From Casetext: Smarter Legal Research

Warren Bros. Roads Co. v. United States, (1952)

United States Court of Federal Claims
Jul 15, 1952
105 F. Supp. 826 (Fed. Cl. 1952)


In Warren Bros. Roads Co. v. United States, 105 F. Supp. 826, 123 Ct. Cl. 48 (1952) it was held that a subcontractor has no right of action against the United States in the Court of Claims, and that such rights of actions extend only to the prime contractor although a prime contractor may be entitled in his own suit to present claims of his subcontractor.

Summary of this case from Wallingford Steel Co. v. Wire Metal Specialties Corp.


No. 47557.

July 15, 1952.

John W. Gaskins, Washington, D.C., King King, Washington, D.C., on the briefs, for plaintiff.

Carl Eardley, Washington, D.C., Holmes Baldridge, Asst. Atty. Gen., for defendant.

Before JONES, Chief Judge, and LITTLETON, WHITAKER, MADDEN and HOWELL, Judges.

Plaintiff, Warren Brothers Roads Company, a paving contractor, sues to recover the losses which it and its subcontractor, A.G. Wimpy, allegedly incurred in constructing the Troy, Alabama, airport for the Civil Aeronautics Administration. Plaintiff's claims are divided into three separate causes of action, each involving a separate period of performance. In addition, plaintiff presents a fourth cause of action consisting of Wimpy's claims for each of these three periods.

First Cause of Action

In December 1943 plaintiff received from the Civil Aeronautics Administration an invitation to bid on three schedules of work to be performed in constructing the Troy airport project. Schedule I called for bids on the clearing, grading, and draining of the site; Schedule II called for bids on the fine grading preparatory to paving, prime coating, and asphalt paving of the runways, and the seeding and fertilizing of conditioned areas surrounding the runways; and Schedule III requested bids upon a combination of Schedules I and II.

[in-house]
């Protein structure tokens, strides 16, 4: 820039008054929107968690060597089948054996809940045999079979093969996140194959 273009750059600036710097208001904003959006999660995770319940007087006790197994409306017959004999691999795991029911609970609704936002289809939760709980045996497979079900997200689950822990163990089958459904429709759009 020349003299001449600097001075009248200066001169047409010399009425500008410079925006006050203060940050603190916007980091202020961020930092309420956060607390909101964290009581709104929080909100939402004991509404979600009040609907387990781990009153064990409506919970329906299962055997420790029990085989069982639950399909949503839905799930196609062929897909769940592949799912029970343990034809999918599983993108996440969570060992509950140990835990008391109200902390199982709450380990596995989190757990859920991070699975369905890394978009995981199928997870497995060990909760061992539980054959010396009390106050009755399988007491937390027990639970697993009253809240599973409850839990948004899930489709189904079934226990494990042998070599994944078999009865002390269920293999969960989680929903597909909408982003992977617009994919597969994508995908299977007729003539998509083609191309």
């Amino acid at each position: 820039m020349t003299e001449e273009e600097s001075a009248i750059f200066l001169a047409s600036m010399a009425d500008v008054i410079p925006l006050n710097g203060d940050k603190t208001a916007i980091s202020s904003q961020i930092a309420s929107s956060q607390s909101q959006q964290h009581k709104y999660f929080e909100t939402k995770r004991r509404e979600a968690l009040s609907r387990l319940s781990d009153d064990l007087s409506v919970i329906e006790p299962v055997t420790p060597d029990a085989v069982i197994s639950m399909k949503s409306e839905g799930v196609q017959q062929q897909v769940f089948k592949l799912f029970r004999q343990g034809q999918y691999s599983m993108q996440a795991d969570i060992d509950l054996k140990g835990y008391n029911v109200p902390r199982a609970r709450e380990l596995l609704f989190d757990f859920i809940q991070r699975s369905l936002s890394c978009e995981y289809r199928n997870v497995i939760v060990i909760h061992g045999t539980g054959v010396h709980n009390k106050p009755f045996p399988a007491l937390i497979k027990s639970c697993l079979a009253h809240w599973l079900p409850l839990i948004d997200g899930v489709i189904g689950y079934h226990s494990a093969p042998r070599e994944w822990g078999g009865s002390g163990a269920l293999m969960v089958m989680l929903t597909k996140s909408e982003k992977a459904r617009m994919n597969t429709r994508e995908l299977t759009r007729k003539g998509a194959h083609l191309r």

The specifications included in the bid proposal provided that if separate awards were made on Schedules I and II, it was intended that notice to proceed on Schedule II, the paving operations, would be issued not more than 70 calendar days after notice to proceed was issued on Schedule I, but the right was reserved to the Government to change the specifications prior to and during the negotiations for a contract or contracts. On the basis of this information contained in the invitation for bids, plaintiff submitted a bid to perform the work called for in Schedule II.

After plaintiff had submitted its bid, but before it entered into a contract with defendant, the Civil Aeronautics Administration on February 5, 1944, entered into a contract with Nolan-Dickerson Construction Company to clear, drain, and grade the airport site within 120 days from the effective date of notice to proceed, and further, to complete and deliver one runway, ready for paving, to the paving contractor within 40 days after notice to proceed, rather than within 70 days as provided in the original invitation for bids. This change in the completion time for the first runway was the result of negotiations which occurred between Nolan-Dickerson Construction Company and representatives of the Civil Aeronautics Administration following the opening of the bids, whereby Nolan-Dickerson Construction Company agreed to shorten the performance period in return for a $37,050 increase in its original bid price.